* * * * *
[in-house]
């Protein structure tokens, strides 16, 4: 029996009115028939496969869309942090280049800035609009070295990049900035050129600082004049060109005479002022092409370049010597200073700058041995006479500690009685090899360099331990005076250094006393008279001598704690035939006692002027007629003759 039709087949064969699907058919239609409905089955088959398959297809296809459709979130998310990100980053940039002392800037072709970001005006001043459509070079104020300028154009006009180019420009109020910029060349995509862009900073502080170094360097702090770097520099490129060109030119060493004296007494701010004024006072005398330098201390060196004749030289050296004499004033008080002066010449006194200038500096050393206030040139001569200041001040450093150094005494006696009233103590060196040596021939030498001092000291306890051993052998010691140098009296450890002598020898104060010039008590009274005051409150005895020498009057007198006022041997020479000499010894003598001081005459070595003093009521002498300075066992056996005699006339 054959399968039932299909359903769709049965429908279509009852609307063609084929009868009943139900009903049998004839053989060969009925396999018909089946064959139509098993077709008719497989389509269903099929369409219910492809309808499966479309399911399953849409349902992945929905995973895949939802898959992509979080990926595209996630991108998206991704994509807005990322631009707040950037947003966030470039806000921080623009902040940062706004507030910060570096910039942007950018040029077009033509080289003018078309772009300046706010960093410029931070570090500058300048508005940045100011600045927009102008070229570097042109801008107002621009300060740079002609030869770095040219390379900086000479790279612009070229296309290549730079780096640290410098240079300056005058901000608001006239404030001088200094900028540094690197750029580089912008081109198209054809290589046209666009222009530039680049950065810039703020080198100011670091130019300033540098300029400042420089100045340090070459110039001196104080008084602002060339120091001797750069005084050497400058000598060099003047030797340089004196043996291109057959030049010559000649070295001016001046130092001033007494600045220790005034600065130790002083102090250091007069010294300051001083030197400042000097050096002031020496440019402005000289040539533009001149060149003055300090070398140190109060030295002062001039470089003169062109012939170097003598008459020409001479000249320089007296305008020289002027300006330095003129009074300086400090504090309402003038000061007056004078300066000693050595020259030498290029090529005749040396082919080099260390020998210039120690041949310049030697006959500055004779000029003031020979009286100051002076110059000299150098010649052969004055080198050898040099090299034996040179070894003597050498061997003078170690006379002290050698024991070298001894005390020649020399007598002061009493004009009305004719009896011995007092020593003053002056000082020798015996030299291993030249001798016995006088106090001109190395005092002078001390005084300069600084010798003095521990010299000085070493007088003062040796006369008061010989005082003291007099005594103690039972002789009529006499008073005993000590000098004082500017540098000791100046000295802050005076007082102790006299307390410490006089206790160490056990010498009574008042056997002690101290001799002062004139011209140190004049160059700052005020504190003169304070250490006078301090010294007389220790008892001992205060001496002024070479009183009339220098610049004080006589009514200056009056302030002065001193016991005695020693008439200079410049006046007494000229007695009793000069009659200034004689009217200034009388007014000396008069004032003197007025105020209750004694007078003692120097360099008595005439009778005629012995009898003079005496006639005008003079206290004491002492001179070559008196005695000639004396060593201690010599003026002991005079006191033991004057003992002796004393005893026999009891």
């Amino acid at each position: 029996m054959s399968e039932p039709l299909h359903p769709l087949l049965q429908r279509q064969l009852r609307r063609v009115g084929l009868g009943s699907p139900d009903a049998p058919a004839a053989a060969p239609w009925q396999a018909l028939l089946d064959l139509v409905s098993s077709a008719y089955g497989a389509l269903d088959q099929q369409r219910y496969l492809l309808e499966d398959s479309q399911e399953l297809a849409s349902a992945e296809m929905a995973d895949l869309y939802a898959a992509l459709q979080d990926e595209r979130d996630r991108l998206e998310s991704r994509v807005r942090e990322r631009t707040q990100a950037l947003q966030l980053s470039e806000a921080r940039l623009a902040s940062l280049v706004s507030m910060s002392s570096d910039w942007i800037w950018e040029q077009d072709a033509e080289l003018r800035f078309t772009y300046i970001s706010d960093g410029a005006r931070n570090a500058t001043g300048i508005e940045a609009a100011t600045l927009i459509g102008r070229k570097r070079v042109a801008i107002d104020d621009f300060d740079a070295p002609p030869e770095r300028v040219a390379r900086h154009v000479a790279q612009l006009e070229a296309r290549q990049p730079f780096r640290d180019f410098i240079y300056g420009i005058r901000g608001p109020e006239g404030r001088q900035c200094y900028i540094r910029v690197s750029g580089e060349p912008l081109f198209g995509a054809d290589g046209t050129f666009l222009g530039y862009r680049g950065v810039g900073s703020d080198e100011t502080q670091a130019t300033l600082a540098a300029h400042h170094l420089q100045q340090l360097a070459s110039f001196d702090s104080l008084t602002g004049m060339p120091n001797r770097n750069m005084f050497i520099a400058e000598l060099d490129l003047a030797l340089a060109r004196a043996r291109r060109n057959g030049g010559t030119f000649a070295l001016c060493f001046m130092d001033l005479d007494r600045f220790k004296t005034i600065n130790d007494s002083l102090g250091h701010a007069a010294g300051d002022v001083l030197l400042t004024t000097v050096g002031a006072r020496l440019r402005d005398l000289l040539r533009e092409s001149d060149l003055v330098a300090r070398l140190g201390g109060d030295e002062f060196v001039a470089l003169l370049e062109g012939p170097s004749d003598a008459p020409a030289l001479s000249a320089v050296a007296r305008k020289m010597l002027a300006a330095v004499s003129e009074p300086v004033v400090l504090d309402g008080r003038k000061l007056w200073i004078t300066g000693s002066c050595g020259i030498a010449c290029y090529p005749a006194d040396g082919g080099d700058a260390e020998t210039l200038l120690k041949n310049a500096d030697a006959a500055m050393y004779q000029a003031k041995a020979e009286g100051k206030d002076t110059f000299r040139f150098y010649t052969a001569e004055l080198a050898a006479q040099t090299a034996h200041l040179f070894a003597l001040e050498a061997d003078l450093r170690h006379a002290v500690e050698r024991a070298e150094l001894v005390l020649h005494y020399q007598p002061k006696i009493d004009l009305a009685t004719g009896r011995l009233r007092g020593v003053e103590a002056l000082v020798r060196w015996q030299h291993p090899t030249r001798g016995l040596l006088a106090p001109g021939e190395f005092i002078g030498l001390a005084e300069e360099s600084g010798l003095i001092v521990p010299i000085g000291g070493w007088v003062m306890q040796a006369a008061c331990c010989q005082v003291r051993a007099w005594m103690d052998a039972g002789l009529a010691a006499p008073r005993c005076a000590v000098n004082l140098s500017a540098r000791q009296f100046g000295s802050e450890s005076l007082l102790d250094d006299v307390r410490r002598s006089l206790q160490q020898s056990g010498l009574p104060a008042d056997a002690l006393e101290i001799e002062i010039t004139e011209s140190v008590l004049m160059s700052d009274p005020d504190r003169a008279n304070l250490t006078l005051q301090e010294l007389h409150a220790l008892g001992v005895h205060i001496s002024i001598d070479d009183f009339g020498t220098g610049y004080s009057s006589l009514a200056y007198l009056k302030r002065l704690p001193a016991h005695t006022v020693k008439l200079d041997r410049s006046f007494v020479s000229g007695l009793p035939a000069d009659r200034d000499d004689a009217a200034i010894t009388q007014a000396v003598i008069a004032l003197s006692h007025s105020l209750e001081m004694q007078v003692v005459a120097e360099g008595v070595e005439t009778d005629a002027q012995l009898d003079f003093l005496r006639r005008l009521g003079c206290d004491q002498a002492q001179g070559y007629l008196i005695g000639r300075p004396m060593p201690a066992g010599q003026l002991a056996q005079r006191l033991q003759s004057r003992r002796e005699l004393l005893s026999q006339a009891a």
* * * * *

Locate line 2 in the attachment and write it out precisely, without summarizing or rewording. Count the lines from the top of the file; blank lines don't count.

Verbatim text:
């Protein structure tokens, strides 16, 4: 029996009115028939496969869309942090280049800035609009070295990049900035050129600082004049060109005479002022092409370049010597200073700058041995006479500690009685090899360099331990005076250094006393008279001598704690035939006692002027007629003759 039709087949064969699907058919239609409905089955088959398959297809296809459709979130998310990100980053940039002392800037072709970001005006001043459509070079104020300028154009006009180019420009109020910029060349995509862009900073502080170094360097702090770097520099490129060109030119060493004296007494701010004024006072005398330098201390060196004749030289050296004499004033008080002066010449006194200038500096050393206030040139001569200041001040450093150094005494006696009233103590060196040596021939030498001092000291306890051993052998010691140098009296450890002598020898104060010039008590009274005051409150005895020498009057007198006022041997020479000499010894003598001081005459070595003093009521002498300075066992056996005699006339 054959399968039932299909359903769709049965429908279509009852609307063609084929009868009943139900009903049998004839053989060969009925396999018909089946064959139509098993077709008719497989389509269903099929369409219910492809309808499966479309399911399953849409349902992945929905995973895949939802898959992509979080990926595209996630991108998206991704994509807005990322631009707040950037947003966030470039806000921080623009902040940062706004507030910060570096910039942007950018040029077009033509080289003018078309772009300046706010960093410029931070570090500058300048508005940045100011600045927009102008070229570097042109801008107002621009300060740079002609030869770095040219390379900086000479790279612009070229296309290549730079780096640290410098240079300056005058901000608001006239404030001088200094900028540094690197750029580089912008081109198209054809290589046209666009222009530039680049950065810039703020080198100011670091130019300033540098300029400042420089100045340090070459110039001196104080008084602002060339120091001797750069005084050497400058000598060099003047030797340089004196043996291109057959030049010559000649070295001016001046130092001033007494600045220790005034600065130790002083102090250091007069010294300051001083030197400042000097050096002031020496440019402005000289040539533009001149060149003055300090070398140190109060030295002062001039470089003169062109012939170097003598008459020409001479000249320089007296305008020289002027300006330095003129009074300086400090504090309402003038000061007056004078300066000693050595020259030498290029090529005749040396082919080099260390020998210039120690041949310049030697006959500055004779000029003031020979009286100051002076110059000299150098010649052969004055080198050898040099090299034996040179070894003597050498061997003078170690006379002290050698024991070298001894005390020649020399007598002061009493004009009305004719009896011995007092020593003053002056000082020798015996030299291993030249001798016995006088106090001109190395005092002078001390005084300069600084010798003095521990010299000085070493007088003062040796006369008061010989005082003291007099005594103690039972002789009529006499008073005993000590000098004082500017540098000791100046000295802050005076007082102790006299307390410490006089206790160490056990010498009574008042056997002690101290001799002062004139011209140190004049160059700052005020504190003169304070250490006078301090010294007389220790008892001992205060001496002024070479009183009339220098610049004080006589009514200056009056302030002065001193016991005695020693008439200079410049006046007494000229007695009793000069009659200034004689009217200034009388007014000396008069004032003197007025105020209750004694007078003692120097360099008595005439009778005629012995009898003079005496006639005008003079206290004491002492001179070559008196005695000639004396060593201690010599003026002991005079006191033991004057003992002796004393005893026999009891």